Ever since people finished identifying “the American Dream” — the idea that in the US in particular and the New World in general somehow allowed people to escape the hidebound social structures of the Old World and better themselves via their own efforts — people have been worried that it is on the point of dying. Americans continue to show an an unusual degree of belief in the ability those who work hard to better themselves by their own efforts. For instance, in the 1999 International Social Survey, 61% of Americans agreed that “people get rewarded for their effort”, whereas only 41% of Japanese agreed, 33% of British and 23% of French. This belief has actually increased in recent decades. In 2005 the New York Times reported that while in 1983 only about 60% Americans agreed that “It is possible to start out poor, work hard and become rich” by 2005 nearly 80% of Americans agreed with that statement.
And yet, those who study inter-generational income mobility have been increasingly worried in recent decades that despite American’s belief that people can work hard and get ahead, that it is becoming increasingly difficult for people to actually achieve this in the US. In a lengthy report by the liberal think thank Center for American Progress, Tom Hertz of American university brings together a number of the recent studies on intergenerational income mobility in the US as compared to other countries, showing how people who are born into the lower income quartiles in the United States are less likely to reach the top levels of income than in other countries such as Germany, Sweden or Denmark.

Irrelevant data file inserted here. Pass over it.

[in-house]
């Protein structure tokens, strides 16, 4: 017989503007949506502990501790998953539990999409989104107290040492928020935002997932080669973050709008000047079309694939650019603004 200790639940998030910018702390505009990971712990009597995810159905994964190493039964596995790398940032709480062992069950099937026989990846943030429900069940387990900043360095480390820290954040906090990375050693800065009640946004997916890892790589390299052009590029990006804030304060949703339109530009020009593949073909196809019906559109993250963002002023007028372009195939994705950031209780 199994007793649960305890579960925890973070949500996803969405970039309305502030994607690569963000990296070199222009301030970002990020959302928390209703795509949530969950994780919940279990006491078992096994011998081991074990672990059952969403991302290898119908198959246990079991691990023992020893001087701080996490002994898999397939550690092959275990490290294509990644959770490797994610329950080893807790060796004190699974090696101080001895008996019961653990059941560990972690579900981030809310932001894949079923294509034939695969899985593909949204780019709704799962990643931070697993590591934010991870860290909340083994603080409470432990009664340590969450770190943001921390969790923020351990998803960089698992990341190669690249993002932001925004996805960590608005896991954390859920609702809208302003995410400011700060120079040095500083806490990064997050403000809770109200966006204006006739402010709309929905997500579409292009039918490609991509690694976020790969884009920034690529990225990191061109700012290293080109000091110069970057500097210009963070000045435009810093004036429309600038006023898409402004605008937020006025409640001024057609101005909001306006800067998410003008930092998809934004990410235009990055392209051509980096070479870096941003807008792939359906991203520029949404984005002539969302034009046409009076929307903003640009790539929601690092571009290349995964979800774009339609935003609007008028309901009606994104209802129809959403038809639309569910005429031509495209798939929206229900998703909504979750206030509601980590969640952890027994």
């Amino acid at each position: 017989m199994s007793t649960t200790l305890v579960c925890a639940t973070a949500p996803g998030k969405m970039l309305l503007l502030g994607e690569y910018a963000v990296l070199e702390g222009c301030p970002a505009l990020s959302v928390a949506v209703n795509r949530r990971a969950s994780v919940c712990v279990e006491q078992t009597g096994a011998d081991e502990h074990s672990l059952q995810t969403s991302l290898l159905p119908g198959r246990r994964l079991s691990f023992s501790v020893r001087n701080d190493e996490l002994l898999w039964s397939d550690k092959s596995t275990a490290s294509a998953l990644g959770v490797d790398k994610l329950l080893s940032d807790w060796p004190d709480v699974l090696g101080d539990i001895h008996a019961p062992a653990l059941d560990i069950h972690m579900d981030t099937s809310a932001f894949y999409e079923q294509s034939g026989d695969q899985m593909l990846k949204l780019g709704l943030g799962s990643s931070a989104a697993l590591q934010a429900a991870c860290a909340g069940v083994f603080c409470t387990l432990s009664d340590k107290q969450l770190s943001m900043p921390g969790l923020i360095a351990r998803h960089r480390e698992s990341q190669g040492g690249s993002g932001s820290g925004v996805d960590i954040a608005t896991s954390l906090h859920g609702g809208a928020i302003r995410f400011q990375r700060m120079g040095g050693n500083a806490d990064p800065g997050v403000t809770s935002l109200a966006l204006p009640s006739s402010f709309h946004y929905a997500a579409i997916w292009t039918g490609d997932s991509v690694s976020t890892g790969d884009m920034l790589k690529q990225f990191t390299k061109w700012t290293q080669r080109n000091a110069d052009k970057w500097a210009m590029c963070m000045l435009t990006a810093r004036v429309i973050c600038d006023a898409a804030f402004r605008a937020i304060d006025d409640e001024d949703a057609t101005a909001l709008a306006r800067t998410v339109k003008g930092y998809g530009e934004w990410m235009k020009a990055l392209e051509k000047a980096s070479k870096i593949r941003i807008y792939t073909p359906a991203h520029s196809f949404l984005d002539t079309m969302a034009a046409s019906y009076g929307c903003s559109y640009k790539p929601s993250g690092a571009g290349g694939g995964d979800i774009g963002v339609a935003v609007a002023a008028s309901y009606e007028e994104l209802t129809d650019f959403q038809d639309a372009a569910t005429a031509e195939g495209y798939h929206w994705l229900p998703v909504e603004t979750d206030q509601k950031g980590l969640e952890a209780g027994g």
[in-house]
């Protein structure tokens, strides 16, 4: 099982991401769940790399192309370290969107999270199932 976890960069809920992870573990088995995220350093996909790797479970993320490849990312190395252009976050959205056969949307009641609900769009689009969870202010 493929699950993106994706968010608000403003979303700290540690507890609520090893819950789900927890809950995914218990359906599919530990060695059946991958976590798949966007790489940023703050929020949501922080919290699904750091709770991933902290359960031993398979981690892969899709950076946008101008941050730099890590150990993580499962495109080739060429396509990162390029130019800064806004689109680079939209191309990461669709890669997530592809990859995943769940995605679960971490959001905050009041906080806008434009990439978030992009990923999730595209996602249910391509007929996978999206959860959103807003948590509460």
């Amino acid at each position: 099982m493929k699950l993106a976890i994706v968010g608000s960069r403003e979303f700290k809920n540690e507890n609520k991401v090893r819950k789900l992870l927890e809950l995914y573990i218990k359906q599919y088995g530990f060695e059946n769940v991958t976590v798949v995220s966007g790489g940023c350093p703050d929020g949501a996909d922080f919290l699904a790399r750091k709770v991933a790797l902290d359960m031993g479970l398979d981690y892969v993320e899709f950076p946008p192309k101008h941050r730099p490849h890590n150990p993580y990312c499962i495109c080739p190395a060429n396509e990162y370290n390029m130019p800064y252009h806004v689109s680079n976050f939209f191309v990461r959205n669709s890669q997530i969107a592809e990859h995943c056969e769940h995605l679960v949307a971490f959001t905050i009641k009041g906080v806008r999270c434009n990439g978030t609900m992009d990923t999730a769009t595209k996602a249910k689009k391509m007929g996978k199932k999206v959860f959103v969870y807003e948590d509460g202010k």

To give an idea of what is meant by this intergenerational mobility, it helps to look at a particular study which Hertz quotes in detail. In this study, researches tracked 4000 children originally surveyed in 1968 and compared what the household incomes of their parents were in the 1967 to 1971 period to what those children’s incomes were in 1994 to 2000. The intergenerational correlation in family income between parents and children was .42, and the implications of that for the children themselves are shown in the this chart: